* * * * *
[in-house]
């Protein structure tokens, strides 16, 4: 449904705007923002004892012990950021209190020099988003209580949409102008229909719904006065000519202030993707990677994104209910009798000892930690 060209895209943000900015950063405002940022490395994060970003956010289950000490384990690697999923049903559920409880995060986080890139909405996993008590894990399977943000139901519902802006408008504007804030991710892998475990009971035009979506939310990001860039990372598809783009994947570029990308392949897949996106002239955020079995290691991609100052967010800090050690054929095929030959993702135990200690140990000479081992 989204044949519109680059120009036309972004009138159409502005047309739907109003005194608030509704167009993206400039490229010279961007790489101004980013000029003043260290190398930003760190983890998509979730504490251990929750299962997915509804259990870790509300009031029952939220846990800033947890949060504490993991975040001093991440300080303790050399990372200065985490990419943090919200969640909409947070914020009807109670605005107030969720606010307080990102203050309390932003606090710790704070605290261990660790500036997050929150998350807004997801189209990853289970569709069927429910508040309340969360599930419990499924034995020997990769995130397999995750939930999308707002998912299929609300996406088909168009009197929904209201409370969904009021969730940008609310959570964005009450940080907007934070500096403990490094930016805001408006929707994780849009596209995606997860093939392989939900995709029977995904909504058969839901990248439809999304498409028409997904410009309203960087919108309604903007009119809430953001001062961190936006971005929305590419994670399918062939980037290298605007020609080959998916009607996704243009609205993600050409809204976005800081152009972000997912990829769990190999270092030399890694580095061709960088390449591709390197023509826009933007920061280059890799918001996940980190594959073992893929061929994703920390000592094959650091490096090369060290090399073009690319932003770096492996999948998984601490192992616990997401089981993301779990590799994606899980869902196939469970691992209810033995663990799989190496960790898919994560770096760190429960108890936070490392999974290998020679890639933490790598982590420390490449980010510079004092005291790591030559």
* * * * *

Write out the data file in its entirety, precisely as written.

[in-house]
């Protein structure tokens, strides 16, 4: 449904705007923002004892012990950021209190020099988003209580949409102008229909719904006065000519202030993707990677994104209910009798000892930690 060209895209943000900015950063405002940022490395994060970003956010289950000490384990690697999923049903559920409880995060986080890139909405996993008590894990399977943000139901519902802006408008504007804030991710892998475990009971035009979506939310990001860039990372598809783009994947570029990308392949897949996106002239955020079995290691991609100052967010800090050690054929095929030959993702135990200690140990000479081992 989204044949519109680059120009036309972004009138159409502005047309739907109003005194608030509704167009993206400039490229010279961007790489101004980013000029003043260290190398930003760190983890998509979730504490251990929750299962997915509804259990870790509300009031029952939220846990800033947890949060504490993991975040001093991440300080303790050399990372200065985490990419943090919200969640909409947070914020009807109670605005107030969720606010307080990102203050309390932003606090710790704070605290261990660790500036997050929150998350807004997801189209990853289970569709069927429910508040309340969360599930419990499924034995020997990769995130397999995750939930999308707002998912299929609300996406088909168009009197929904209201409370969904009021969730940008609310959570964005009450940080907007934070500096403990490094930016805001408006929707994780849009596209995606997860093939392989939900995709029977995904909504058969839901990248439809999304498409028409997904410009309203960087919108309604903007009119809430953001001062961190936006971005929305590419994670399918062939980037290298605007020609080959998916009607996704243009609205993600050409809204976005800081152009972000997912990829769990190999270092030399890694580095061709960088390449591709390197023509826009933007920061280059890799918001996940980190594959073992893929061929994703920390000592094959650091490096090369060290090399073009690319932003770096492996999948998984601490192992616990997401089981993301779990590799994606899980869902196939469970691992209810033995663990799989190496960790898919994560770096760190429960108890936070490392999974290998020679890639933490790598982590420390490449980010510079004092005291790591030559």